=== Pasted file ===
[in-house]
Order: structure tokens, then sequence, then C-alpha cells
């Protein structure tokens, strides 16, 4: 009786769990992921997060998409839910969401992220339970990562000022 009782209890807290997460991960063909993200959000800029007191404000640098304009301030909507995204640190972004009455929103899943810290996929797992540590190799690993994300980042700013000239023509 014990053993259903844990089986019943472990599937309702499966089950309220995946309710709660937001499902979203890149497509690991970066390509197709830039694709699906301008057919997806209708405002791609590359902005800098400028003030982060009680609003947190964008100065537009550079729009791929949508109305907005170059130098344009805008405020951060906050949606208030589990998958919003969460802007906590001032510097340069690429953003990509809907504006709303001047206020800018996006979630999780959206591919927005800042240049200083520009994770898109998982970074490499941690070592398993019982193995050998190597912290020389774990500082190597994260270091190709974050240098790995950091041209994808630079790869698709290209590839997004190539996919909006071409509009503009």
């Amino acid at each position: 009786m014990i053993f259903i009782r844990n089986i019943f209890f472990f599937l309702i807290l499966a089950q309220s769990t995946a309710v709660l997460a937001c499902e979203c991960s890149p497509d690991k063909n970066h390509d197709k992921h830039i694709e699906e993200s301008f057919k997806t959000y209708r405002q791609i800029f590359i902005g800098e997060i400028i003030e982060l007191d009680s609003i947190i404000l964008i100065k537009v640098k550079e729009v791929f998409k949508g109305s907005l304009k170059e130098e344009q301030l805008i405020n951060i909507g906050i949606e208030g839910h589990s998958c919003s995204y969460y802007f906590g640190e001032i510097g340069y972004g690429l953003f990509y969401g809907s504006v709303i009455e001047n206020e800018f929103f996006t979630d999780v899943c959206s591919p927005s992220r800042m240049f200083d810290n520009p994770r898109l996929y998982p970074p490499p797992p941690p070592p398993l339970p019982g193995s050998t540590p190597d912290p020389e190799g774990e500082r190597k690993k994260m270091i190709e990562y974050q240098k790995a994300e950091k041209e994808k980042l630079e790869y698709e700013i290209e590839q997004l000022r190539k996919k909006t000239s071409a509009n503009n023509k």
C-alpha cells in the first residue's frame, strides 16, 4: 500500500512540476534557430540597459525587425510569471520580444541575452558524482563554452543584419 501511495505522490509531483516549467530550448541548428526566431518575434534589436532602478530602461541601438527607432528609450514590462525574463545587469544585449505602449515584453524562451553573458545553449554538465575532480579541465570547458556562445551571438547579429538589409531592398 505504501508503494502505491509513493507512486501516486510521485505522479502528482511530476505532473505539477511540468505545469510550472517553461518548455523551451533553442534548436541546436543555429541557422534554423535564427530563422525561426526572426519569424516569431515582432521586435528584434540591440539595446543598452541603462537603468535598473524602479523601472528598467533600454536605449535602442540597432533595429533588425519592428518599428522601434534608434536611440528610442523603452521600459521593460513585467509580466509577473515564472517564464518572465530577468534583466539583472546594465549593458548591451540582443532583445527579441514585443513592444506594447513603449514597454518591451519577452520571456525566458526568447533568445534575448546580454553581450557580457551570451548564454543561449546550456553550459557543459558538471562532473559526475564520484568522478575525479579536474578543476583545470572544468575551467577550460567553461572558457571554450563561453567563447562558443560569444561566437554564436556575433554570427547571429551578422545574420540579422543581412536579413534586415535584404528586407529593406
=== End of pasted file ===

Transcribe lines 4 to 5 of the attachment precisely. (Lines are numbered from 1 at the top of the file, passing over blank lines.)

């Amino acid at each position: 009786m014990i053993f259903i009782r844990n089986i019943f209890f472990f599937l309702i807290l499966a089950q309220s769990t995946a309710v709660l997460a937001c499902e979203c991960s890149p497509d690991k063909n970066h390509d197709k992921h830039i694709e699906e993200s301008f057919k997806t959000y209708r405002q791609i800029f590359i902005g800098e997060i400028i003030e982060l007191d009680s609003i947190i404000l964008i100065k537009v640098k550079e729009v791929f998409k949508g109305s907005l304009k170059e130098e344009q301030l805008i405020n951060i909507g906050i949606e208030g839910h589990s998958c919003s995204y969460y802007f906590g640190e001032i510097g340069y972004g690429l953003f990509y969401g809907s504006v709303i009455e001047n206020e800018f929103f996006t979630d999780v899943c959206s591919p927005s992220r800042m240049f200083d810290n520009p994770r898109l996929y998982p970074p490499p797992p941690p070592p398993l339970p019982g193995s050998t540590p190597d912290p020389e190799g774990e500082r190597k690993k994260m270091i190709e990562y974050q240098k790995a994300e950091k041209e994808k980042l630079e790869y698709e700013i290209e590839q997004l000022r190539k996919k909006t000239s071409a509009n503009n023509k």
C-alpha cells in the first residue's frame, strides 16, 4: 500500500512540476534557430540597459525587425510569471520580444541575452558524482563554452543584419 501511495505522490509531483516549467530550448541548428526566431518575434534589436532602478530602461541601438527607432528609450514590462525574463545587469544585449505602449515584453524562451553573458545553449554538465575532480579541465570547458556562445551571438547579429538589409531592398 505504501508503494502505491509513493507512486501516486510521485505522479502528482511530476505532473505539477511540468505545469510550472517553461518548455523551451533553442534548436541546436543555429541557422534554423535564427530563422525561426526572426519569424516569431515582432521586435528584434540591440539595446543598452541603462537603468535598473524602479523601472528598467533600454536605449535602442540597432533595429533588425519592428518599428522601434534608434536611440528610442523603452521600459521593460513585467509580466509577473515564472517564464518572465530577468534583466539583472546594465549593458548591451540582443532583445527579441514585443513592444506594447513603449514597454518591451519577452520571456525566458526568447533568445534575448546580454553581450557580457551570451548564454543561449546550456553550459557543459558538471562532473559526475564520484568522478575525479579536474578543476583545470572544468575551467577550460567553461572558457571554450563561453567563447562558443560569444561566437554564436556575433554570427547571429551578422545574420540579422543581412536579413534586415535584404528586407529593406